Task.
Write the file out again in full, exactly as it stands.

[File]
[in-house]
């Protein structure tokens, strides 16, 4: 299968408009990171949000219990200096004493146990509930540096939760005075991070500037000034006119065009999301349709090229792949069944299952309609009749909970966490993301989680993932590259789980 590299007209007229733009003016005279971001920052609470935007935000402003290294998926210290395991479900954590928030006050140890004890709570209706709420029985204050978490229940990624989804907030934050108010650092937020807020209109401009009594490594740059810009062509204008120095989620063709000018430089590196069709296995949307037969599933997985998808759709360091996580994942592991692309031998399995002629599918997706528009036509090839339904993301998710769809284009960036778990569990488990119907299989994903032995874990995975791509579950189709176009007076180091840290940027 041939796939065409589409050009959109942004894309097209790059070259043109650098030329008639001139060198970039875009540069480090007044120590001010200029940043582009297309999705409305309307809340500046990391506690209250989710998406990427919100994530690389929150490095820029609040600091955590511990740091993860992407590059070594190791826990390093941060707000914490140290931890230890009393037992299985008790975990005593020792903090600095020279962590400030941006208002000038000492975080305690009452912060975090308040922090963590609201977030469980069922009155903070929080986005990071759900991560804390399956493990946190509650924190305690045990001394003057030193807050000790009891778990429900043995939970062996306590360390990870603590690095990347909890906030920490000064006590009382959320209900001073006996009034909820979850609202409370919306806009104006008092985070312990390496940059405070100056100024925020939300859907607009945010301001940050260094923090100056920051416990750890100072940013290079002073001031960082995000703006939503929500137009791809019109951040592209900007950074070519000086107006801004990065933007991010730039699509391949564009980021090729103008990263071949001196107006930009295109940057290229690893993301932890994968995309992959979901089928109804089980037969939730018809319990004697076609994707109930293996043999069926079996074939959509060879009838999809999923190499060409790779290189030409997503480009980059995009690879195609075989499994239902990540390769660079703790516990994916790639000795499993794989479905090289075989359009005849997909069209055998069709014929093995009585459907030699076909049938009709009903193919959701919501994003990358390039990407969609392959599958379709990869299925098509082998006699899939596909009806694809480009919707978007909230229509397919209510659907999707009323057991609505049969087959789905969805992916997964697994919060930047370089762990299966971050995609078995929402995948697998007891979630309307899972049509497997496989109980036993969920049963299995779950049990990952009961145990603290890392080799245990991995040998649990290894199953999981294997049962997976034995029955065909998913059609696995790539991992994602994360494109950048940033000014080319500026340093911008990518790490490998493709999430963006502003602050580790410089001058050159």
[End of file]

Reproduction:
[in-house]
């Protein structure tokens, strides 16, 4: 299968408009990171949000219990200096004493146990509930540096939760005075991070500037000034006119065009999301349709090229792949069944299952309609009749909970966490993301989680993932590259789980 590299007209007229733009003016005279971001920052609470935007935000402003290294998926210290395991479900954590928030006050140890004890709570209706709420029985204050978490229940990624989804907030934050108010650092937020807020209109401009009594490594740059810009062509204008120095989620063709000018430089590196069709296995949307037969599933997985998808759709360091996580994942592991692309031998399995002629599918997706528009036509090839339904993301998710769809284009960036778990569990488990119907299989994903032995874990995975791509579950189709176009007076180091840290940027 041939796939065409589409050009959109942004894309097209790059070259043109650098030329008639001139060198970039875009540069480090007044120590001010200029940043582009297309999705409305309307809340500046990391506690209250989710998406990427919100994530690389929150490095820029609040600091955590511990740091993860992407590059070594190791826990390093941060707000914490140290931890230890009393037992299985008790975990005593020792903090600095020279962590400030941006208002000038000492975080305690009452912060975090308040922090963590609201977030469980069922009155903070929080986005990071759900991560804390399956493990946190509650924190305690045990001394003057030193807050000790009891778990429900043995939970062996306590360390990870603590690095990347909890906030920490000064006590009382959320209900001073006996009034909820979850609202409370919306806009104006008092985070312990390496940059405070100056100024925020939300859907607009945010301001940050260094923090100056920051416990750890100072940013290079002073001031960082995000703006939503929500137009791809019109951040592209900007950074070519000086107006801004990065933007991010730039699509391949564009980021090729103008990263071949001196107006930009295109940057290229690893993301932890994968995309992959979901089928109804089980037969939730018809319990004697076609994707109930293996043999069926079996074939959509060879009838999809999923190499060409790779290189030409997503480009980059995009690879195609075989499994239902990540390769660079703790516990994916790639000795499993794989479905090289075989359009005849997909069209055998069709014929093995009585459907030699076909049938009709009903193919959701919501994003990358390039990407969609392959599958379709990869299925098509082998006699899939596909009806694809480009919707978007909230229509397919209510659907999707009323057991609505049969087959789905969805992916997964697994919060930047370089762990299966971050995609078995929402995948697998007891979630309307899972049509497997496989109980036993969920049963299995779950049990990952009961145990603290890392080799245990991995040998649990290894199953999981294997049962997976034995029955065909998913059609696995790539991992994602994360494109950048940033000014080319500026340093911008990518790490490998493709999430963006502003602050580790410089001058050159």